Rombough, Tiger International, and Starr were proceedings requesting exemptions from a valid agency rule. Those cases relied heavily on Camp v. Pitts, 411 U.S. 138, 36 L. Ed. 2d 106, 93 S. Ct. 1241 (1973), which distinguished between the standard of review under the Administrative Procedure Act ("APA") of agency action taken after a formal hearing and agency action taken without a formal hearing. Under the APA the substantial evidence test is only appropriate when reviewing findings made on a hearing record. 5 U.S.C. § 706(2)(E); Camp, 411 U.S. at 141. The appropriate standard of review of informal agency action under the APA is whether the action was "arbitrary, capricious, an abuse of discretion, or otherwise not in accordance with law." 5 U.S.C. § 706(2)(A); Camp, 411 U.S. at 142. The obvious difficulty with the rationale of those cases reviewing informal FAA decisions under the "arbitrary and capricious" or "abuse of discretion" standards is that the APA is clearly not applicable to FAA action under Section 1486. Both Tiger International, 554 F.2d at 935-36, and Rombough, 594 F.2d at 896, acknowledge that their reliance on Camp and the APA is by analogy only. But the argument by analogy is neither persuasive nor necessary where, as here, Congress has created a special review provision specifically designed to address precisely the type of case before the court. The specific review provisions of Section 1486 take precedence over the general provisions of the APA. Rombough, 594 F.2d at 895-96.
In addition, we note that Tiger International, Rombough and Starr all involved requests for exemptions from valid agency rules. All three courts were concerned with the administrative and practical difficulties of applying a substantial evidence test to petition for exemption. In Starr, for example, the court noted that:
In proceedings requesting exemptions from a valid agency rule . . . the bulk of evidence is petitioner's since he must show that circumstances justify an exemption in his case. And if an agency's decision to grant or deny an exemption were to be judged under a substantial evidence rule, that agency would be forced to defend its standard rule in every exemption proceeding.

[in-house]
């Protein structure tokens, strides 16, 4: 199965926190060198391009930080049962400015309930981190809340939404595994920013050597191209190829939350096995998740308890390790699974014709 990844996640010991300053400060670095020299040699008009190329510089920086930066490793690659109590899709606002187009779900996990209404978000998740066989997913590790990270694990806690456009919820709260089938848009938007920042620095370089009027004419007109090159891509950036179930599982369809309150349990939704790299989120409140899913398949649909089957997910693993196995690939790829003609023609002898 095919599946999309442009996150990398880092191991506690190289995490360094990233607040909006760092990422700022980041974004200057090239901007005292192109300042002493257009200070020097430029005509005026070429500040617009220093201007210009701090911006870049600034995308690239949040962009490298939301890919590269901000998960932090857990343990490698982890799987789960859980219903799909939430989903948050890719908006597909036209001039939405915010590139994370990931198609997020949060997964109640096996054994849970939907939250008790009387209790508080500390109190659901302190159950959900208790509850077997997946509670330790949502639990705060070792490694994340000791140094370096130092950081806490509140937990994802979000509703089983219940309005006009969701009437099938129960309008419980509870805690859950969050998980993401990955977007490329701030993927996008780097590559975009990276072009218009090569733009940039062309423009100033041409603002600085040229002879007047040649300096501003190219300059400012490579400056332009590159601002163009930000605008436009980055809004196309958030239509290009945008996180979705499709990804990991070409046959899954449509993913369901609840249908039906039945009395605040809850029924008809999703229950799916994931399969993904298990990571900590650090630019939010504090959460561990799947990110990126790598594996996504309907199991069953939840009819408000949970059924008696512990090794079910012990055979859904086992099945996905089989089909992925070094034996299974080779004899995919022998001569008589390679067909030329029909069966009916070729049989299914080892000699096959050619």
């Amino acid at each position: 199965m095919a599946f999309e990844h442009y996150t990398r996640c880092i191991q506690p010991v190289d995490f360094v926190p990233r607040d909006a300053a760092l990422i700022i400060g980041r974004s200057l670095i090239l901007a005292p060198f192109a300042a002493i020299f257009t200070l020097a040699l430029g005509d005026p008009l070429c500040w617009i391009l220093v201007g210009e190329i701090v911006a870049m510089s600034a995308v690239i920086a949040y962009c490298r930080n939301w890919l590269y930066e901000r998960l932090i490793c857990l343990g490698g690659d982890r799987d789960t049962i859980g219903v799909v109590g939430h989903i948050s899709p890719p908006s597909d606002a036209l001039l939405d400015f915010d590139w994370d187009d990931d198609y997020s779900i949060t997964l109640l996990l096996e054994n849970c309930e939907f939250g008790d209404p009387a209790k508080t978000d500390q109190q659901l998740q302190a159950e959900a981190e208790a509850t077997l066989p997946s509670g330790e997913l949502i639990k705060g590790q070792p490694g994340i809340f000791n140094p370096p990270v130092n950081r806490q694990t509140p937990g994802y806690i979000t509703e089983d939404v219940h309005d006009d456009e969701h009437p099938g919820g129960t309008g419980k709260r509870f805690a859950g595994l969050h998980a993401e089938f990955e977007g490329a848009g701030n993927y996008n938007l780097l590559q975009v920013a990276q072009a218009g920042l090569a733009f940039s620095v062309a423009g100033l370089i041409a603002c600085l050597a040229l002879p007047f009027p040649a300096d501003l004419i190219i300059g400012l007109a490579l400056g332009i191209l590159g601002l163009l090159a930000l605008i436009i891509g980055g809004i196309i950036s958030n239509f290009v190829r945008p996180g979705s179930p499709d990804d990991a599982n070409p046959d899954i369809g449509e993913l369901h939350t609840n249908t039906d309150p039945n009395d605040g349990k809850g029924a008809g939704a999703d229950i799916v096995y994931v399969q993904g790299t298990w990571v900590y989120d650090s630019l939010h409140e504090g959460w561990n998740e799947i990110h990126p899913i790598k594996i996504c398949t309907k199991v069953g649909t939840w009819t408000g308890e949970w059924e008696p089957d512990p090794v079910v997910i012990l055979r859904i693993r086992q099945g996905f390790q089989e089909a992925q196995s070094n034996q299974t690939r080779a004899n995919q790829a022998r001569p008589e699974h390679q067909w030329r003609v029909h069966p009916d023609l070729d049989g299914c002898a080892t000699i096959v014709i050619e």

589 F.2d at 311. In the instant case these concerns are nonexistent. The FAA in this case is not articulating a standard rule and the bulk of the evidence is not petitioners'. We note that the facts in Aircraft Owners & Pilots Association and State of South Dakota v. CAB, like those in this case, also involved FAA approval of a specific construction project.
In Association of Bank Travel Bureaus v. Board of Governors, 568 F.2d 549 (7th Cir. 1978), this court was called upon to determine the applicable standard of review of decisions of the Board of Governors of the Federal Reserve System under 12 U.S.C. § 1848 which, like 49 U.S.C. § 1486, provides for exclusive review in the courts of appeals and states that administrative findings shall be conclusive if supported by "substantial evidence." The court held, however, that where the board engaged in rulemaking "which did not involve findings required by statute to be made or the record after opportunity for an agency hearing," 568 F.2d at 552, the "arbitrary and capricious" standard is the proper standard of review.
Association of Bank Travel Bureaus does not control this case. Aside from the obvious distinction that this earlier case involved the interpretation of a different statute, the decisionmaking processes of the FAA in this case are sufficiently unlike the decisions of the Board of Governors in Association of Bank Travel Bureaus to warrant our invocation of a substantial evidence rule. The "informality" of the FAA decisionmaking process is less important to our decision than the fact that petitioner's views were represented at virtually every stage of the decisionmaking process. The arbitrary and capricious standard of the APA is designed to protect agency decisions made without the benefit of a complete record compiled in an adversarial or quasi-adversarial proceeding. The lengthy and elaborate decisionmaking procedures preceding the FAA's November 14 decision in this case are not the sort of informal processes the drafters of the APA had in mind when they adopted the arbitrary and capricious standard of review.
We realize that our decision appears to conflict with Tiger International or Rombough or Starr, "but we see no inconsistency between them and our treatment of the factually distinguishable case presently before us." Tiger International, 554 F.2d at 936, n. 19. In the absence of any other direction from Congress and in the absence of the special concerns evident in the facts of those cases, we must apply the plain language of Section 1486.